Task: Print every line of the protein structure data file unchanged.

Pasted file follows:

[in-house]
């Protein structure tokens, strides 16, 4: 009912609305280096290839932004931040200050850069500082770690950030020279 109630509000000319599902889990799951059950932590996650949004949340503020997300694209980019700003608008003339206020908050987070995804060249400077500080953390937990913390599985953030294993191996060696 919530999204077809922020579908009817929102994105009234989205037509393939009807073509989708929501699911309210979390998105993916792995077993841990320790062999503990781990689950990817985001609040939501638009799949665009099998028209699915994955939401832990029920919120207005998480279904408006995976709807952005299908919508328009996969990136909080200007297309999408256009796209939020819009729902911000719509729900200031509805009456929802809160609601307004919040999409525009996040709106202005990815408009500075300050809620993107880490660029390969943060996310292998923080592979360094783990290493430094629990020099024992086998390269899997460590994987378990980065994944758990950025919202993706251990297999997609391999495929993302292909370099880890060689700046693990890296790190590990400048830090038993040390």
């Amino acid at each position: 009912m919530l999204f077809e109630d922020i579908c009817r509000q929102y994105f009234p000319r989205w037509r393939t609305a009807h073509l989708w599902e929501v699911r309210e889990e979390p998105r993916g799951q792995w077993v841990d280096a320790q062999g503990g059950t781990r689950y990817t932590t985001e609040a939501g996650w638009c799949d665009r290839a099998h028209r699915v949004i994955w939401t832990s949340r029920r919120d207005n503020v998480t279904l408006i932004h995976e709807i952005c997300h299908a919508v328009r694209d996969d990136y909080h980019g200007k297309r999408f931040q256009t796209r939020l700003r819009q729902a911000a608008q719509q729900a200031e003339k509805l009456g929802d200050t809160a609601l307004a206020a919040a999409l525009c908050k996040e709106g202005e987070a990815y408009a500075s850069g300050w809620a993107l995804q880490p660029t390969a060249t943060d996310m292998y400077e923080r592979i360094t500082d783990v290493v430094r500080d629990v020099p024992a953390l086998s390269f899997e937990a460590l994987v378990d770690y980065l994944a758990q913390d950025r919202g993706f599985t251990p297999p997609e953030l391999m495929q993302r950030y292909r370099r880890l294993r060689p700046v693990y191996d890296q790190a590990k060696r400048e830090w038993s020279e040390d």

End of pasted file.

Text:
[in-house]
């Protein structure tokens, strides 16, 4: 009912609305280096290839932004931040200050850069500082770690950030020279 109630509000000319599902889990799951059950932590996650949004949340503020997300694209980019700003608008003339206020908050987070995804060249400077500080953390937990913390599985953030294993191996060696 919530999204077809922020579908009817929102994105009234989205037509393939009807073509989708929501699911309210979390998105993916792995077993841990320790062999503990781990689950990817985001609040939501638009799949665009099998028209699915994955939401832990029920919120207005998480279904408006995976709807952005299908919508328009996969990136909080200007297309999408256009796209939020819009729902911000719509729900200031509805009456929802809160609601307004919040999409525009996040709106202005990815408009500075300050809620993107880490660029390969943060996310292998923080592979360094783990290493430094629990020099024992086998390269899997460590994987378990980065994944758990950025919202993706251990297999997609391999495929993302292909370099880890060689700046693990890296790190590990400048830090038993040390």
């Amino acid at each position: 009912m919530l999204f077809e109630d922020i579908c009817r509000q929102y994105f009234p000319r989205w037509r393939t609305a009807h073509l989708w599902e929501v699911r309210e889990e979390p998105r993916g799951q792995w077993v841990d280096a320790q062999g503990g059950t781990r689950y990817t932590t985001e609040a939501g996650w638009c799949d665009r290839a099998h028209r699915v949004i994955w939401t832990s949340r029920r919120d207005n503020v998480t279904l408006i932004h995976e709807i952005c997300h299908a919508v328009r694209d996969d990136y909080h980019g200007k297309r999408f931040q256009t796209r939020l700003r819009q729902a911000a608008q719509q729900a200031e003339k509805l009456g929802d200050t809160a609601l307004a206020a919040a999409l525009c908050k996040e709106g202005e987070a990815y408009a500075s850069g300050w809620a993107l995804q880490p660029t390969a060249t943060d996310m292998y400077e923080r592979i360094t500082d783990v290493v430094r500080d629990v020099p024992a953390l086998s390269f899997e937990a460590l994987v378990d770690y980065l994944a758990q913390d950025r919202g993706f599985t251990p297999p997609e953030l391999m495929q993302r950030y292909r370099r880890l294993r060689p700046v693990y191996d890296q790190a590990k060696r400048e830090w038993s020279e040390d």